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Some of the peculiarities of dynamo theory are well illustrated
by the prototype example of selfexcited dynamo action, which is the
homopolar disk dynamo. As illustrated in Fig. 22, this device
consists of a conducting disk which rotates at angular
frequency about its axis under the
action of an applied torque. A wire, twisted about the axis in the
manner shown, makes sliding contact with the disc at , and with
the axis at , and carries a current . The magnetic field
associated with this current has a flux
across the disc, where is the mutual inductance between the wire and the
rim of the disc. The rotation of the disc in the
presence of this flux generates a radial electromotive
force

(783) 
since a radius of the disc cuts the magnetic flux once
every seconds. According to this simplistic
description, the equation for is written

(784) 
where is the total resistance of the circuit, and is its
selfinductance.
Figure 22:
The homopolar generator.

Suppose that the angular velocity is maintained by suitable adjustment
of the driving torque. It follows that Eq. (784) possesses an
exponential solution
, where

(785) 
Clearly, we have exponential growth of , and, hence, of the magnetic
field to which it gives rise (i.e., we have dynamo action),
provided that

(786) 
i.e., provided that the disk rotates rapidly enough. Note that
the homopolar generator depends for its success on its builtin
axial asymmetry. If the disk rotates in the opposite
direction to that shown in Fig. 22 then , and the
electromotive force generated by the rotation of the disk always acts
to reduce . In this case, dynamo action is impossible (i.e.,
is always negative). This is a troubling observation,
since most astrophysical objects, such as stars and planets, possess very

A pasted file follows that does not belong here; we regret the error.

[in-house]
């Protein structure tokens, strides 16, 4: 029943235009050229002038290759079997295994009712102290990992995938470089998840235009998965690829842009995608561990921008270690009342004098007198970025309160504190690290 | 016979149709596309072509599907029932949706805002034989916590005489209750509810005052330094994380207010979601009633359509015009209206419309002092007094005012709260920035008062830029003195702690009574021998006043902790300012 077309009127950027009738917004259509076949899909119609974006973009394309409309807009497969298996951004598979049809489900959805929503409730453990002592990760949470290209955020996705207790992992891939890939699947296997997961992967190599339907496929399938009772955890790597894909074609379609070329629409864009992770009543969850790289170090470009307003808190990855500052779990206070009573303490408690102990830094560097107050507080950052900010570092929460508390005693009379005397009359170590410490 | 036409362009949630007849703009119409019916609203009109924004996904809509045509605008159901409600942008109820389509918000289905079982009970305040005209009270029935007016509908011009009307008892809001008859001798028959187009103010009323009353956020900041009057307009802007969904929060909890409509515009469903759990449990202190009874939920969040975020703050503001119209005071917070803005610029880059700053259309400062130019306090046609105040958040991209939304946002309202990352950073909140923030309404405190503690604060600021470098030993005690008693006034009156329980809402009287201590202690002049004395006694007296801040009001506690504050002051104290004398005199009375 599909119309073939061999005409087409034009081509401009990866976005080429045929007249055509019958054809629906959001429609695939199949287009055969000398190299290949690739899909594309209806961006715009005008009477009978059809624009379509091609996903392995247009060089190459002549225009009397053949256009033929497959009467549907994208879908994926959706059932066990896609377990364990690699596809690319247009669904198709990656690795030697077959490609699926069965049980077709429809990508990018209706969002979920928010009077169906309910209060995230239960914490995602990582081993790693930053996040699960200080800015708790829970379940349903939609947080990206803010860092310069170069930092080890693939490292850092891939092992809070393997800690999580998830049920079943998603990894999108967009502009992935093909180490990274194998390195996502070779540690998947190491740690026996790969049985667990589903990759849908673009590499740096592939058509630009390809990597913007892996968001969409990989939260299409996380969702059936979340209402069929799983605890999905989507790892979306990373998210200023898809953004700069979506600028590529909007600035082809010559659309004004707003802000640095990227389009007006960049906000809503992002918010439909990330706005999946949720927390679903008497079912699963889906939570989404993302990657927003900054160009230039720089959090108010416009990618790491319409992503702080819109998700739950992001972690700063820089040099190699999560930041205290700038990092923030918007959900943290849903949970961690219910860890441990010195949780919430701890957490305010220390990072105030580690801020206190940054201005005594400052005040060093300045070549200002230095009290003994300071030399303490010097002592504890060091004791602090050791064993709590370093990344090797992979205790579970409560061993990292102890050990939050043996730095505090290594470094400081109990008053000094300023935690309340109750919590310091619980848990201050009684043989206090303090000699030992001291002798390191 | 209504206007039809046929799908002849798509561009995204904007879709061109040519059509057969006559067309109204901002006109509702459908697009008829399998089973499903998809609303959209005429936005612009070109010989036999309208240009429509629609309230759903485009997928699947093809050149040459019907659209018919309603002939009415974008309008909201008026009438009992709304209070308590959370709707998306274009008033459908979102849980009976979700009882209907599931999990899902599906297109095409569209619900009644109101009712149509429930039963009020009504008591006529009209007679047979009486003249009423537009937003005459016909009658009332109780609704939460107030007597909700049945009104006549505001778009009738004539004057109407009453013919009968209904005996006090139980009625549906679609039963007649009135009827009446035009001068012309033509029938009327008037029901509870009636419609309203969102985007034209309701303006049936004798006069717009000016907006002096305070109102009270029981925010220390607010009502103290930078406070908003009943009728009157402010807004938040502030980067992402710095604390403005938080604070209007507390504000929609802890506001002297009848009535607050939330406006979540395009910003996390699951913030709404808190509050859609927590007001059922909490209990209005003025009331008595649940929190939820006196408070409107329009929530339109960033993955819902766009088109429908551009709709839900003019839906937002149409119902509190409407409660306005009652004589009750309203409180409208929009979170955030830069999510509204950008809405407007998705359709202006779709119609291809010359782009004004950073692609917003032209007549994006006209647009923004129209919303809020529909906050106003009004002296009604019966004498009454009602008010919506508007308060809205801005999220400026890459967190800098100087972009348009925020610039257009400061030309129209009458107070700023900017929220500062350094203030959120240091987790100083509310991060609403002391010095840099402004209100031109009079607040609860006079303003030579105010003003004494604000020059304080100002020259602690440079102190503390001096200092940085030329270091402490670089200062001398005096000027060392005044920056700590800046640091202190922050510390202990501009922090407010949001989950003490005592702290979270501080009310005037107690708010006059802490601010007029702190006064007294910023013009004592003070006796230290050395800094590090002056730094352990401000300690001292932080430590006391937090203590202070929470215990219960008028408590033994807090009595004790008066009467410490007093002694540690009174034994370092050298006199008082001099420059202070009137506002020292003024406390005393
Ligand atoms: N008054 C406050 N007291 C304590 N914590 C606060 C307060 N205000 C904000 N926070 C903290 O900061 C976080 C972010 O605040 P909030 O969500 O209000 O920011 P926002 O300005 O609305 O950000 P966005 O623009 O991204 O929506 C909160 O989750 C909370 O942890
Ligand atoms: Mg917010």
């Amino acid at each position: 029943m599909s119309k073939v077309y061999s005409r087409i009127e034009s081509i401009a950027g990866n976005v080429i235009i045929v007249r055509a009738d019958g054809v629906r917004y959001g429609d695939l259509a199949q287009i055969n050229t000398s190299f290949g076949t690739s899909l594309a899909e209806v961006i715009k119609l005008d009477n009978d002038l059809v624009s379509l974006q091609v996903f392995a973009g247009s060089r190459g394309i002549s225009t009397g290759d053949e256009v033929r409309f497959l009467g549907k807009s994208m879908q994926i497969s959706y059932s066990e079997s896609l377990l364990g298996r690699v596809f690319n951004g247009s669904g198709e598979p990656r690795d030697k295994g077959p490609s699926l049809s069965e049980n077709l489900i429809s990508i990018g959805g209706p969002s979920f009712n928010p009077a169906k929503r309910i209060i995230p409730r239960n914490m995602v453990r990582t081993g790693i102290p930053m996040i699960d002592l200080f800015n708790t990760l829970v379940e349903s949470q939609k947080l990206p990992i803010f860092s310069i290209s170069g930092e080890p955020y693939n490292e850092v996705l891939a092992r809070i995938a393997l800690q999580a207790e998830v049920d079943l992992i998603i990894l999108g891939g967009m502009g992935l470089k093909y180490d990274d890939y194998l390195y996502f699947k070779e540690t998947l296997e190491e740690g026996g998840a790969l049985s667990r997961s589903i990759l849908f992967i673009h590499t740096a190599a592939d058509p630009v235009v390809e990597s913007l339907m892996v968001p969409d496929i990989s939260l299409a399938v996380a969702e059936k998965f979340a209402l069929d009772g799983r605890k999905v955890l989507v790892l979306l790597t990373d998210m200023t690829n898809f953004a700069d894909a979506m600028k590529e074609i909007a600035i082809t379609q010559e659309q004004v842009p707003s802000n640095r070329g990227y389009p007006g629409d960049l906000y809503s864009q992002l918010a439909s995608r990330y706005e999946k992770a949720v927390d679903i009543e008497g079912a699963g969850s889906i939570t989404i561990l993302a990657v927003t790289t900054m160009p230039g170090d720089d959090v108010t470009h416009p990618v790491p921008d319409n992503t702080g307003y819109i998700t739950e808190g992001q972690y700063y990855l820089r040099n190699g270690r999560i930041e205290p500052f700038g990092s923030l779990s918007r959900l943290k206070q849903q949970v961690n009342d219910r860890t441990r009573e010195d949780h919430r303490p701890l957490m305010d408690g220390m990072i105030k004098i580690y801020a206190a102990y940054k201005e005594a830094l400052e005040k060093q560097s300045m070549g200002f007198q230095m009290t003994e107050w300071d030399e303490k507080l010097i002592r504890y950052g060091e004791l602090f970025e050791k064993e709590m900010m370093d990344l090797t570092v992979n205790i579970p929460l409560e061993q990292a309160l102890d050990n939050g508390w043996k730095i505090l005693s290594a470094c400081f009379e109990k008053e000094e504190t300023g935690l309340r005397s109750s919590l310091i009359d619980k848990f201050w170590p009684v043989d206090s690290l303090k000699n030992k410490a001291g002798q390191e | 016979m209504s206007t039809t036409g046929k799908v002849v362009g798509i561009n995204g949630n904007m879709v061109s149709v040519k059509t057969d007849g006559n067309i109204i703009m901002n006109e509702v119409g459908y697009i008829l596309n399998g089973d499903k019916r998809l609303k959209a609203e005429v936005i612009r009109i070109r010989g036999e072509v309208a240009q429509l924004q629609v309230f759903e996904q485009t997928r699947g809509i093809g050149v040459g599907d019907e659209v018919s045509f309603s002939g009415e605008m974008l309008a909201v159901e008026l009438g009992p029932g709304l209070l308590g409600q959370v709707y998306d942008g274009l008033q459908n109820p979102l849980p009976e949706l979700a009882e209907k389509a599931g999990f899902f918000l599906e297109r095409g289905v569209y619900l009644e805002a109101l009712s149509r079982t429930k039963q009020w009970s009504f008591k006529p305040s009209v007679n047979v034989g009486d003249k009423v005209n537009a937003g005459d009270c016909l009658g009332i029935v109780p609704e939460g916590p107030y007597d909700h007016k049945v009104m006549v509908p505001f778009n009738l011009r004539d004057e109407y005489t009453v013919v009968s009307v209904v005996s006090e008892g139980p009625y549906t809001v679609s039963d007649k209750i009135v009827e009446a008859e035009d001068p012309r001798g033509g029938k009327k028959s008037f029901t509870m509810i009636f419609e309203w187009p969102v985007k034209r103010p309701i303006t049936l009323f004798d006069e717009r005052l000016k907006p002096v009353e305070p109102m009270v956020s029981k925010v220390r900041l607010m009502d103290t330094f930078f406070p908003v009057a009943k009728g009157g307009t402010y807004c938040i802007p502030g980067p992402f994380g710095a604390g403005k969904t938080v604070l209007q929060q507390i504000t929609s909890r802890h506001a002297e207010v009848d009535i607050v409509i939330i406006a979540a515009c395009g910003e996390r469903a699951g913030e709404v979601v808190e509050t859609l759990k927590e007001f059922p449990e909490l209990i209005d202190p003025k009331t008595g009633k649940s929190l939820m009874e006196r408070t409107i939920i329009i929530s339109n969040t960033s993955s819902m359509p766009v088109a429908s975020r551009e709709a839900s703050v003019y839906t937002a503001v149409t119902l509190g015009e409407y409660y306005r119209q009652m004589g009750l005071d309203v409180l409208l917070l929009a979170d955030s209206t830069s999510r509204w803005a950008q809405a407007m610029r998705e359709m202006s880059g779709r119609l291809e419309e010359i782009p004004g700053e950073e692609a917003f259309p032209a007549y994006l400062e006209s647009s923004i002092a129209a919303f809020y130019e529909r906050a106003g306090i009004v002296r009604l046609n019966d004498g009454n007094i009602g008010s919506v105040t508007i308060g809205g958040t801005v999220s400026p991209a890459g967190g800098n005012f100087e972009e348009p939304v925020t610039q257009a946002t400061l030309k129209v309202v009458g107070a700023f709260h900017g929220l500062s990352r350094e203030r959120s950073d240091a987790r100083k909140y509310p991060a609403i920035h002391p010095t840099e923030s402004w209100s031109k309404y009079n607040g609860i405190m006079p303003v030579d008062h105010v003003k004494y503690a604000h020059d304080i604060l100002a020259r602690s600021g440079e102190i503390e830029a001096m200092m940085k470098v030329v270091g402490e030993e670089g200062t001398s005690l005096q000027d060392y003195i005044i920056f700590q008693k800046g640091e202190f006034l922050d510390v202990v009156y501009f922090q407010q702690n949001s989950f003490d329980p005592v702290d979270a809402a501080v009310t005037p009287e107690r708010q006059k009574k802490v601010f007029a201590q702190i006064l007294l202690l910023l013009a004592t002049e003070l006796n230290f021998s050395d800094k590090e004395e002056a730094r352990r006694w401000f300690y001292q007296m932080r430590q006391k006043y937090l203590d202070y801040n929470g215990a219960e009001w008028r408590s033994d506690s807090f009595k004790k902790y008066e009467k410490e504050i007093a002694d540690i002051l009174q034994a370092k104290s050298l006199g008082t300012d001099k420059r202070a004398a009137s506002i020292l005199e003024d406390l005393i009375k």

good axial symmetry. We conclude that if such bodies are to act
as dynamos then the asymmetry of their internal motions must somehow
compensate for their lack of builtin asymmetry. It is far from obvious
how this is going to happen.
Incidentally, although the above analysis of a homopolar generator
(which is the standard analysis found in most textbooks) is
very appealing in its simplicity, it cannot be entirely correct.
Consider the limiting situation of a perfectly
conducting disk and wire, in which . On the one hand,
Eq. (785) yields
, so that
we still have dynamo action. But, on the other hand, the rim of the disk
is a closed circuit embedded in a perfectly conducting medium, so the
flux freezing constraint requires that the flux, ,
through this circuit must remain a constant. There is
an obvious contradiction.
The problem is that we have neglected the currents
that flow azimuthally in the disc: i.e., the very currents
which control the diffusion of magnetic flux across the rim of
the disk. These currents become particularly important
in the limit
.
The above paradox can be resolved by supposing that the azimuthal current
is constrained to flow around the rim of the disk (e.g.,
by a suitable distribution of radial insulating strips). In this
case, the fluxes through the and circuits are
and the equations governing the current flow are
where , and refer to the circuit. Let us search
for exponential solutions,
, of the
above system of equations. It is easily
demonstrated that

(791) 
Recall the standard result in electromagnetic theory that for two
noncoincident circuits. It is clear, from the above expression, that the
condition for dynamo action (i.e., ) is

(792) 
as before. Note, however, that
as
.
In other words, if the rotating disk is a perfect conductor then dynamo
action is impossible. The above system of equations can transformed
into the wellknown Lorenz system, which exhibits chaotic behaviour
in certain parameter regimes.^{} It is noteworthy that this simplest prototype
dynamo system already contains the seeds of chaos (provided that
the formulation is selfconsistent).
It is clear from the above discussion that, whilst dynamo action requires the
resistance of the circuit, , to be low, we lose dynamo action
altogether if we go to the
perfectly conducting limit,
, because magnetic fields are unable to diffuse
into the region in which magnetic induction is operating. Thus, an efficient
dynamo requires a conductivity that is large, but not too large.
Next: Slow and Fast Dynamos
Up: Magnetohydrodynamic Fluids
Previous: MHD Dynamo Theory
Richard Fitzpatrick
20110331